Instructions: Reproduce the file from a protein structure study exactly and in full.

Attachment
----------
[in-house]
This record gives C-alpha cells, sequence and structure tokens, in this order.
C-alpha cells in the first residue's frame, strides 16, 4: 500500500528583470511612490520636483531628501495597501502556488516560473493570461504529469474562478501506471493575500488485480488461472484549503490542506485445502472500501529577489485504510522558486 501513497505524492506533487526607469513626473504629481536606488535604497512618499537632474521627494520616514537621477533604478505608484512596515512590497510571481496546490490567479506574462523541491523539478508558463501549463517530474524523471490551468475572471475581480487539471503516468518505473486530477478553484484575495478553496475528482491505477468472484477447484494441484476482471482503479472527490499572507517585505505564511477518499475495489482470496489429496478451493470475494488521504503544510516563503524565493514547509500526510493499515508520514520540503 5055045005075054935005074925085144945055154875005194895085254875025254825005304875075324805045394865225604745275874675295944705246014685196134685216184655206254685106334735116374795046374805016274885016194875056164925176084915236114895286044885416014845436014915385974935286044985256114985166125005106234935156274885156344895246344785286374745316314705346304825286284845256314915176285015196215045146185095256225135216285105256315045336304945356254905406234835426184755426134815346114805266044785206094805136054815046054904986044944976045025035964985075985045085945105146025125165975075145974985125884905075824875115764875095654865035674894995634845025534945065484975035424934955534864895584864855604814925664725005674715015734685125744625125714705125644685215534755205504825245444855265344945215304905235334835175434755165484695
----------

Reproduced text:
[in-house]
This record gives C-alpha cells, sequence and structure tokens, in this order.
C-alpha cells in the first residue's frame, strides 16, 4: 500500500528583470511612490520636483531628501495597501502556488516560473493570461504529469474562478501506471493575500488485480488461472484549503490542506485445502472500501529577489485504510522558486 501513497505524492506533487526607469513626473504629481536606488535604497512618499537632474521627494520616514537621477533604478505608484512596515512590497510571481496546490490567479506574462523541491523539478508558463501549463517530474524523471490551468475572471475581480487539471503516468518505473486530477478553484484575495478553496475528482491505477468472484477447484494441484476482471482503479472527490499572507517585505505564511477518499475495489482470496489429496478451493470475494488521504503544510516563503524565493514547509500526510493499515508520514520540503 5055045005075054935005074925085144945055154875005194895085254875025254825005304875075324805045394865225604745275874675295944705246014685196134685216184655206254685106334735116374795046374805016274885016194875056164925176084915236114895286044885416014845436014915385974935286044985256114985166125005106234935156274885156344895246344785286374745316314705346304825286284845256314915176285015196215045146185095256225135216285105256315045336304945356254905406234835426184755426134815346114805266044785206094805136054815046054904986044944976045025035964985075985045085945105146025125165975075145974985125884905075824875115764875095654865035674894995634845025534945065484975035424934955534864895584864855604814925664725005674715015734685125744625125714705125644685215534755205504825245444855265344945215304905235334835175434755165484695